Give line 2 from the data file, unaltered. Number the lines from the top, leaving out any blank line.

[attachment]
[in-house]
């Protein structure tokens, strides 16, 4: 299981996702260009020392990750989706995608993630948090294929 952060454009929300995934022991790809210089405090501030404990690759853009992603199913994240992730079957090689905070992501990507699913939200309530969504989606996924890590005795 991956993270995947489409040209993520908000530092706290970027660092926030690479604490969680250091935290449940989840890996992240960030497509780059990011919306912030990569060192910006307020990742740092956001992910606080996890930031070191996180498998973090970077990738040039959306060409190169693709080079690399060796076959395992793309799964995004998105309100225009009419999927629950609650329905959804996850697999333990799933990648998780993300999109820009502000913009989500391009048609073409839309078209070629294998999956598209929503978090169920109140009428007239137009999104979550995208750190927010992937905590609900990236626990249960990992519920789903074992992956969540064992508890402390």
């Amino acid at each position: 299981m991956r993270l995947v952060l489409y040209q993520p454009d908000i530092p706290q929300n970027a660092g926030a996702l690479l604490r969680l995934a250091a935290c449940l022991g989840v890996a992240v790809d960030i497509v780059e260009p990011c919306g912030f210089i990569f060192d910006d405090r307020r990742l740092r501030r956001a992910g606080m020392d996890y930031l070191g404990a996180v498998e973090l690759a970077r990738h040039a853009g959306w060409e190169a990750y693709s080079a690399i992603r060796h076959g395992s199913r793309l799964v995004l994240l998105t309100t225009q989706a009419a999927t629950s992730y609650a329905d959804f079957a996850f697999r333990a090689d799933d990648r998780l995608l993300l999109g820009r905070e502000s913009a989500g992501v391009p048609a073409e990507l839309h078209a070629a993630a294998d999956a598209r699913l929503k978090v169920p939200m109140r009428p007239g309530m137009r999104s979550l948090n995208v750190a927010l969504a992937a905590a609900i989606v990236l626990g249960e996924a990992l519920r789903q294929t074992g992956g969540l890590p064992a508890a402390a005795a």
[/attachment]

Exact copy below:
């Protein structure tokens, strides 16, 4: 299981996702260009020392990750989706995608993630948090294929 952060454009929300995934022991790809210089405090501030404990690759853009992603199913994240992730079957090689905070992501990507699913939200309530969504989606996924890590005795 991956993270995947489409040209993520908000530092706290970027660092926030690479604490969680250091935290449940989840890996992240960030497509780059990011919306912030990569060192910006307020990742740092956001992910606080996890930031070191996180498998973090970077990738040039959306060409190169693709080079690399060796076959395992793309799964995004998105309100225009009419999927629950609650329905959804996850697999333990799933990648998780993300999109820009502000913009989500391009048609073409839309078209070629294998999956598209929503978090169920109140009428007239137009999104979550995208750190927010992937905590609900990236626990249960990992519920789903074992992956969540064992508890402390």